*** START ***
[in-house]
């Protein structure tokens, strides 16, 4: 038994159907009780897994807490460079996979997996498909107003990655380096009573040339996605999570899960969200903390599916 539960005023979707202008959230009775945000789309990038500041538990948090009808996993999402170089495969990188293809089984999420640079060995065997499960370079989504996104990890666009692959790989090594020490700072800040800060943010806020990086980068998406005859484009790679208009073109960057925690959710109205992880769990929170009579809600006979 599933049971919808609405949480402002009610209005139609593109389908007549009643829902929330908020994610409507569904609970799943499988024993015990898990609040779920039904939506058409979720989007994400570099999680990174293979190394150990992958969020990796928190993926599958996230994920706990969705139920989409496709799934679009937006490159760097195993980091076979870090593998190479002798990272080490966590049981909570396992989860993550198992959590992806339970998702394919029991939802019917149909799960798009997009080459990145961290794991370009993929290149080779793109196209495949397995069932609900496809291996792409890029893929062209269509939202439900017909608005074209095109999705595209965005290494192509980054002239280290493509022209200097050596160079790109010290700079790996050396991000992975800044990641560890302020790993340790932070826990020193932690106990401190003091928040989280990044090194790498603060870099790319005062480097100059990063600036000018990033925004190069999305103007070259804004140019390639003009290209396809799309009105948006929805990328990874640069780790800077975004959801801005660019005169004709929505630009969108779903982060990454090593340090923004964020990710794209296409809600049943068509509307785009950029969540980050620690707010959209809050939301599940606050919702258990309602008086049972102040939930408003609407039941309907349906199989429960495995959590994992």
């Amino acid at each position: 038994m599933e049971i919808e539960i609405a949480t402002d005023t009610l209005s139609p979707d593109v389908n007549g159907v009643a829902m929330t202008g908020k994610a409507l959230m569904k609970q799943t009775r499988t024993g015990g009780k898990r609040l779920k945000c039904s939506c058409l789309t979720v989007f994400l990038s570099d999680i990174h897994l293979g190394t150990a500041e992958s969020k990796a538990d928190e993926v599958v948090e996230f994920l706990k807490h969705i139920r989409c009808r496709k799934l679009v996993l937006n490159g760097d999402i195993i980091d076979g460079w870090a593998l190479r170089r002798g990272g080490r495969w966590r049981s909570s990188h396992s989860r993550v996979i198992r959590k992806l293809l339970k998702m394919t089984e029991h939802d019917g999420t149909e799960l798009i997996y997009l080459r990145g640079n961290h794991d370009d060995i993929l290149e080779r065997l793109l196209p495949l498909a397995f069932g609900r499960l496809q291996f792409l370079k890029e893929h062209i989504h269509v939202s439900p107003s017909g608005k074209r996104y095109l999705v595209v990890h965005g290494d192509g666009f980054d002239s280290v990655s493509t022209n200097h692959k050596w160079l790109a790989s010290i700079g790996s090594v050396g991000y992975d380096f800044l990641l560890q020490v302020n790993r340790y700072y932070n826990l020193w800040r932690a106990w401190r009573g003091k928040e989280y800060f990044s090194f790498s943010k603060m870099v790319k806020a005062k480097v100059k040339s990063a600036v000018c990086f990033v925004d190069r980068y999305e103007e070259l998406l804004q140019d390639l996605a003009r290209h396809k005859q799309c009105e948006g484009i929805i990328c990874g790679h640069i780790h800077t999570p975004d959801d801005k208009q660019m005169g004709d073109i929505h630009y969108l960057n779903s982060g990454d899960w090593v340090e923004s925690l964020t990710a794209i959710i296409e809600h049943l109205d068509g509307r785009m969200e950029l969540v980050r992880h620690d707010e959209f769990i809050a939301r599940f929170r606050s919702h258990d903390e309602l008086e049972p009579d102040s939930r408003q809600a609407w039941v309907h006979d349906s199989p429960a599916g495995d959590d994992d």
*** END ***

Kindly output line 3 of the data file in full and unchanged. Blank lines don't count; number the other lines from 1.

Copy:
């Amino acid at each position: 038994m599933e049971i919808e539960i609405a949480t402002d005023t009610l209005s139609p979707d593109v389908n007549g159907v009643a829902m929330t202008g908020k994610a409507l959230m569904k609970q799943t009775r499988t024993g015990g009780k898990r609040l779920k945000c039904s939506c058409l789309t979720v989007f994400l990038s570099d999680i990174h897994l293979g190394t150990a500041e992958s969020k990796a538990d928190e993926v599958v948090e996230f994920l706990k807490h969705i139920r989409c009808r496709k799934l679009v996993l937006n490159g760097d999402i195993i980091d076979g460079w870090a593998l190479r170089r002798g990272g080490r495969w966590r049981s909570s990188h396992s989860r993550v996979i198992r959590k992806l293809l339970k998702m394919t089984e029991h939802d019917g999420t149909e799960l798009i997996y997009l080459r990145g640079n961290h794991d370009d060995i993929l290149e080779r065997l793109l196209p495949l498909a397995f069932g609900r499960l496809q291996f792409l370079k890029e893929h062209i989504h269509v939202s439900p107003s017909g608005k074209r996104y095109l999705v595209v990890h965005g290494d192509g666009f980054d002239s280290v990655s493509t022209n200097h692959k050596w160079l790109a790989s010290i700079g790996s090594v050396g991000y992975d380096f800044l990641l560890q020490v302020n790993r340790y700072y932070n826990l020193w800040r932690a106990w401190r009573g003091k928040e989280y800060f990044s090194f790498s943010k603060m870099v790319k806020a005062k480097v100059k040339s990063a600036v000018c990086f990033v925004d190069r980068y999305e103007e070259l998406l804004q140019d390639l996605a003009r290209h396809k005859q799309c009105e948006g484009i929805i990328c990874g790679h640069i780790h800077t999570p975004d959801d801005k208009q660019m005169g004709d073109i929505h630009y969108l960057n779903s982060g990454d899960w090593v340090e923004s925690l964020t990710a794209i959710i296409e809600h049943l109205d068509g509307r785009m969200e950029l969540v980050r992880h620690d707010e959209f769990i809050a939301r599940f929170r606050s919702h258990d903390e309602l008086e049972p009579d102040s939930r408003q809600a609407w039941v309907h006979d349906s199989p429960a599916g495995d959590d994992d």